His area of expertise was industrial economics at first, in which he pursued his PhD. But while he was still an assistant professor at the LSE, he had begun studying the history of the world economy. When he entered the University of Manchester, it became his main subject for teaching.
The chairman of the university’s economics department suggested he focus on the world economics between the first and the Second World Wars. Arthur said that he had no idea about the subject. But he eventually began studying and teaching it. He overtime became so influential with the subject that he ended up writing his first book, titled Economic Survey, 1919–38, on it. The book was based on his studies of the dynamic state of economics post-war.
He taught at Manchester University until 1957. During that time, he developed many concepts about capital and wages patterns in developing countries. Initially, he was not much interested in studying the economy of developing countries as they were mostly under the rules of western imperialism. However, following the Second World War, many former British colonies began gaining their independence from the British, and hence, he became deeply involved in the economic studies of those African and Asian nations.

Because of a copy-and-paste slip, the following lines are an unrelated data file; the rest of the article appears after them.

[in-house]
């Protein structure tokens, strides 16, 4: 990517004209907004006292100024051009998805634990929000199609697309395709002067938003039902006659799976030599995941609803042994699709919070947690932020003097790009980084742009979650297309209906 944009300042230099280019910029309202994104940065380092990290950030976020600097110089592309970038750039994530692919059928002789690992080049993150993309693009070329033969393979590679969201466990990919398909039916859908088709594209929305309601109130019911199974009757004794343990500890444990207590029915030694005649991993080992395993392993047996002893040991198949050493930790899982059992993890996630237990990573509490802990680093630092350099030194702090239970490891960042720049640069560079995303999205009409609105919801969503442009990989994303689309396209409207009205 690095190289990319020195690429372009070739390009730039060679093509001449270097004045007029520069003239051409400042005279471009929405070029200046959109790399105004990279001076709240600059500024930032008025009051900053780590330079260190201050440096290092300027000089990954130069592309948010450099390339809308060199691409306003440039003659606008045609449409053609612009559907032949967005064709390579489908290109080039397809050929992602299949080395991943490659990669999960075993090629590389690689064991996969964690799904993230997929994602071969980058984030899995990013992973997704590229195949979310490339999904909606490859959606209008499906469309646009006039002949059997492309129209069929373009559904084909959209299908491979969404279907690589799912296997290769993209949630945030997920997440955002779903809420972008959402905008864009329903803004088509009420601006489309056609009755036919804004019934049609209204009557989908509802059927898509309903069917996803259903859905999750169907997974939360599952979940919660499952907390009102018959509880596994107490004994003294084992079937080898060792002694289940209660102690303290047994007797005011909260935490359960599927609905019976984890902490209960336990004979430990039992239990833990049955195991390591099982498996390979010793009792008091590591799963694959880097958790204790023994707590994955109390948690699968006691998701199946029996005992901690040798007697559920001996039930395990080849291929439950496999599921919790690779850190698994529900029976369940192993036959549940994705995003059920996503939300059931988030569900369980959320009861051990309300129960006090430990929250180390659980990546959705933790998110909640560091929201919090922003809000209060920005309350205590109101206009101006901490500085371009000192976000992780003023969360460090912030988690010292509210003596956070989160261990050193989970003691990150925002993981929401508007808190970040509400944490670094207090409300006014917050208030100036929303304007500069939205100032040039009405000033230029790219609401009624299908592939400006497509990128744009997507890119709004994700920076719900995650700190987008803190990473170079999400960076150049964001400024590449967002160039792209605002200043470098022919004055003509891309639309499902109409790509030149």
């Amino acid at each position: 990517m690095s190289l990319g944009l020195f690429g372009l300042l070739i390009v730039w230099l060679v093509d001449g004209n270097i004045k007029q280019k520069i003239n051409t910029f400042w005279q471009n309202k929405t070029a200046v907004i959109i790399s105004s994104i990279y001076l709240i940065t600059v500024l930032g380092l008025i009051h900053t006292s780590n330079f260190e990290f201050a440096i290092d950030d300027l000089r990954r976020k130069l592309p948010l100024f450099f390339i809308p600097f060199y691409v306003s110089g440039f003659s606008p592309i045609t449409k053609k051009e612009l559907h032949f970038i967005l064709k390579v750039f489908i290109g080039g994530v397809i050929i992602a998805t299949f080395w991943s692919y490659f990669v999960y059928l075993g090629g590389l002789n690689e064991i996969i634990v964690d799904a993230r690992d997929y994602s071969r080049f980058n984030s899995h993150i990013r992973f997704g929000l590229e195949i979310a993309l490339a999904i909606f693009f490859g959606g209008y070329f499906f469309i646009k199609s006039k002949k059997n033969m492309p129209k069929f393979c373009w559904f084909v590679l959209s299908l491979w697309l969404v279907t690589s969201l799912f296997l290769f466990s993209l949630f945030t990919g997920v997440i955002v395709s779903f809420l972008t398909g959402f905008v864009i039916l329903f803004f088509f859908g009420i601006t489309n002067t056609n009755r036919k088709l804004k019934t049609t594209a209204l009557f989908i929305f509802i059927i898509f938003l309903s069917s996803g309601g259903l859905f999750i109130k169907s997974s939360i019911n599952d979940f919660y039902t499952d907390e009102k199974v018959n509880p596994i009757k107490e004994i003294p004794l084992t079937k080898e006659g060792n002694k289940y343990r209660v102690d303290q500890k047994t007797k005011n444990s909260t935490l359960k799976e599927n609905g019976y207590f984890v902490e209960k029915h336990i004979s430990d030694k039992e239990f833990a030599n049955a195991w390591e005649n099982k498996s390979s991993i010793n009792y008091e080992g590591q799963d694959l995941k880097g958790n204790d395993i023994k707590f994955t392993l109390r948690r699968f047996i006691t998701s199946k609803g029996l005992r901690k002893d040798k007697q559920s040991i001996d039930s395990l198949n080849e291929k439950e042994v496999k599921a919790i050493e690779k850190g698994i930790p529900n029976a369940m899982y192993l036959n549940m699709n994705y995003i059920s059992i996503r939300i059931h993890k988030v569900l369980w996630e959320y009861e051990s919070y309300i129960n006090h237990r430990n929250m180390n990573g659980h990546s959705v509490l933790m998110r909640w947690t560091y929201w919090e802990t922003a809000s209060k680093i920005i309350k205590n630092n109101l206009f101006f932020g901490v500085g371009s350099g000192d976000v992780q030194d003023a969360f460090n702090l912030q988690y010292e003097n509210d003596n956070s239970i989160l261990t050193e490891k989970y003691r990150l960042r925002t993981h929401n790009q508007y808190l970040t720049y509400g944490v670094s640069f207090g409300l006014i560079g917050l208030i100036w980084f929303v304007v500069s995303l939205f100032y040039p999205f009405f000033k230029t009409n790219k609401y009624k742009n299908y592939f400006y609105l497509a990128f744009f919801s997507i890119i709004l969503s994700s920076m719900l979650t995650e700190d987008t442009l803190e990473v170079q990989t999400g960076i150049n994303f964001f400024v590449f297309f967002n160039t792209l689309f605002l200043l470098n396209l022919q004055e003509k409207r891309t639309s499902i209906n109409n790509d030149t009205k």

In addition to his teaching career, Arthur was offered to work as the economic advisor for the many Caribbean and African countries, such as Ghana, Jamaica, Nigeria and Barbados. In 1957, when Ghana finally gained its independence, it needed to rebuild its economy. Arthur was then appointed as the first economic advisor of now-free Ghana. It was the same year when he resigned from his teaching position at the University of Manchester. He played an instrumental role in forging the first five-year plan of Ghana.